• Kuzuryu (狗頭竜 "Dog-headed Dragon"?): A Muramasa blade that contains an evil Inugami that and entrusted to the Kagami Clan family before Tokugawa claimed the blade. Forging a pact with the human, the Inugami uses Tokugawa to accomplish its own desires to regain the divinity taken by Inari before using him as host to regain its physical form before Kisuke slays it. In the third ending, the events leading to it in Tokugawa's hands negated, Kuzuryu ends up in the possession of Kisuke as intends to exhaust any malice its blade holds.
  • Fudo-Myoou (不動明王 Fudō-myōō?): The protector of the Buddha, he appears as a giant statue that the Jinkuro-possessed Momohime must destroy while dealing with his emissaries Kongara Doji and Seitaku Doji.

Rebirth Characters[edit]

Four new playable characters are introduced in the Vita version of the game, along with their own story and boss characters. Unlike the other protagonists, they do not use swords and each use different playstyle.[14][15][16] As of present, the first three DLC packages have been released in Japan and North America.

  • Okoi (お恋?) (Rina Hidaka): The catgirl heroine of the Fishy Tales of the Nekomata, she is actually a cat named Miike (三毛?) who assumed the form of Okoi Inukai after she and her brother were murdered by hired swordsmen in the service of a hired samurai named Shinzaemon Shigematsu (重松新左衛門?) to obtain the teacup that they were delivering for their father to the shogun Tsunakama. Though she succeeded in retrieving the tea cup to honor the real Okoi's dying wish, the news of Kenmochi Inukai's death made Miike furious as she resolves to kill both Shinzaemon and the man responsible for her owner's death: Netsuzo Wakamiya. While she fights with her claws, Miike-Okoi can revert to her true Nekomata form or transform into a monstrous version of herself. She gains more power as a result of drinking an elixir provided by the Tanuki Danzaburo. In her first ending, having killed Wakamiya and Shinzaemon, Miike was still full of hate as she proceeds to extend her wrath towards the Wakamiya clan before being attacked by Jinkuro. Though she cursed Jinkuro with a fatal illness, Miike lost her tails and was forced to take refuge in the Totsuka shrine as a normal cat, going by name of Suzu while secretly creating the Cat's Ballroom legend. In a second ending, with Miike attempting to eat a young monk before being outwitted by his master, the events of her adventure are believed to have been the result of rumors.
  • Gonbe (権兵衛?) (Shintarō Asanuma): The protagonist of A Cause to Daikon For, a hardworking rice and daikon farmer at the Oone Province during the 6th year of the Genroku era whose loyal wife Otae (お妙?) died of the plague a year prior. He fights with a hoe, a bamboo spear, and throwing sickles; during combat, he can also summon other villagers to fight alongside, who may also fight with hoes and spears, or throw wooden logs. Visited by his wife's ghost as she intended to kill him so they can be together in death, Gonbe convinces Otae to let him live long enough to march towards Edo with Tagosaku, Umekichi, and Moheiji in an attempt to plea for help against the actions done to their village by Mamedayu Hatono. But when Umekichi died as a result, Gonbe takes matters to his hands by leading a revolt on Umabuki Castle where he killed Hatono before being captured and executed. Though condemned to Hell, Gonbe's appeal to Emma to lessen the Oni's hard work results with him, Otae, Tagosaku, and Moheiji given a second chance of life. Some time after Oone, Gonbe becomes a family man and lived a humble life. In an alternate ending, having dreamed up his actions in the previous ending, Gonbe encounters Sayo who reveals that he has been dead with his spirit trapped in a delusion. But once his sins are absolved, Gonbe is allowed to pass on to heaven.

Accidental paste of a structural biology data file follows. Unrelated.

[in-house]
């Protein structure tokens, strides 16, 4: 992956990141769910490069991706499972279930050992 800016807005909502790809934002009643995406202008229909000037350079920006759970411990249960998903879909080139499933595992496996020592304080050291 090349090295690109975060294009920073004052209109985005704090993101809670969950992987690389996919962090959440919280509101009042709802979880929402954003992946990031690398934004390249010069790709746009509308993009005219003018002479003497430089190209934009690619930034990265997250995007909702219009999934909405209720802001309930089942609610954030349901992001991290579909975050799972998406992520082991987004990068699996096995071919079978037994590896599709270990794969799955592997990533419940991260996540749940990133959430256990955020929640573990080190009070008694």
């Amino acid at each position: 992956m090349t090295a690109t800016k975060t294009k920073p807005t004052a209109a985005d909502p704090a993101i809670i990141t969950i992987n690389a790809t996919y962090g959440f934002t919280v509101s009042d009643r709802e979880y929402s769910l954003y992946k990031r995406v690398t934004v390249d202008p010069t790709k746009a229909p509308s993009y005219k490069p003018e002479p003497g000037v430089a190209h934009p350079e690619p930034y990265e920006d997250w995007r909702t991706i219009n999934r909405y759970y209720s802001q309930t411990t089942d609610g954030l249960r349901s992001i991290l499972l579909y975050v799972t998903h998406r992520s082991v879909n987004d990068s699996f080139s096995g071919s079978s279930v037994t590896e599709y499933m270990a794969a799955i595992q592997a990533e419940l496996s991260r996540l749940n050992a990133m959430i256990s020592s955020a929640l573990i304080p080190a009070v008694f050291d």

• Arashimaru (嵐丸?) (Ryota Osaka): The protagonist of A Spirited Seven Nights' Haunting, he is an Iga ninja armed with kunai, bombs, and kusarigama. Killing the Ogata clan's retainer Yukie Okabe for the Spear of Bishamon, Arashimaru learns he is actually the man's first born son Akanemaru Okabe who was kidnapped by the Iga Ninjas' leader Aburada Kaburata. Becoming a rogue ninja out of disgust of being used to kill his father, Arashimaru takes refuge in an abandoned Shirogane temple where he accidentally shattered the mirror of the goddess Inaraki, who becomes a Shirohebi (white snake) that wraps around his neck as part of a curse where he will die within seven days. Arashimaru eventually learns his life was actually manipulated by the Iga Ninjas' true leader Mumyo, who possesses Banzaiten's lute and is later revealed to be a Ming Dynasty monk named So Xian who developed the Oboro style's Soul Transfer technique to become immortal and has been acting to bring Japan into chaos. In the first ending, having killed So Xian, Arashimaru accepts his impeding death while asking Inaraki to help his younger brother Dengoro restore their clan. This results in Arashimaru becoming defied with many coming to the Ara's Head gravestone to pray to regain what they lost. The second ending ends up with Arashimaru becoming a new host body for So Xian, who assumes the name Orochimaru and forces Inaraki to aid him in his mission with only Jiraiya and Tsunade standing in his way.
  • Rajyaki (羅邪鬼?) (Kumiko Watanabe): The protagonist of the final arc, Hell's Where the Heart Is, her full name Enen Rajyaki, she is a young female Oni who is the 108th child of Emma and is on a quest to retrieve the Treasures of the Seven Gods of Fortune after losing them. She managed to win back Daikoku's size manipulating mallet, using it to change from child to adult or full demon, and Budai's bag. Rajyaki is joined in her quest by Seikichi, a perverted ex-monk who accidentally proposed to her and attempts to ditch her for hot women but helps her obtain Ebisu's fishing pole from the Yamauba Oyae and then save her from Jorogumo Dayu by feeding her Fukurokuju's peach. In one ending, her sadness eased by Seikichi, Rajyaki is allowed to return to Hell after the Seven Gods forgive her transgression and she later marries the reformed Seikichi under the alias of Ofuku. In the second ending, telling his story to Dengoro, Seikichi reveals that Rajyaki ran off after defeating Dayu and asked Seikichi to kill her after she became a full Oni. But he instead saves her and she secretly married Seikichi, renamed Seibe Karaki, bearing five children who show their mother's demonic heritage.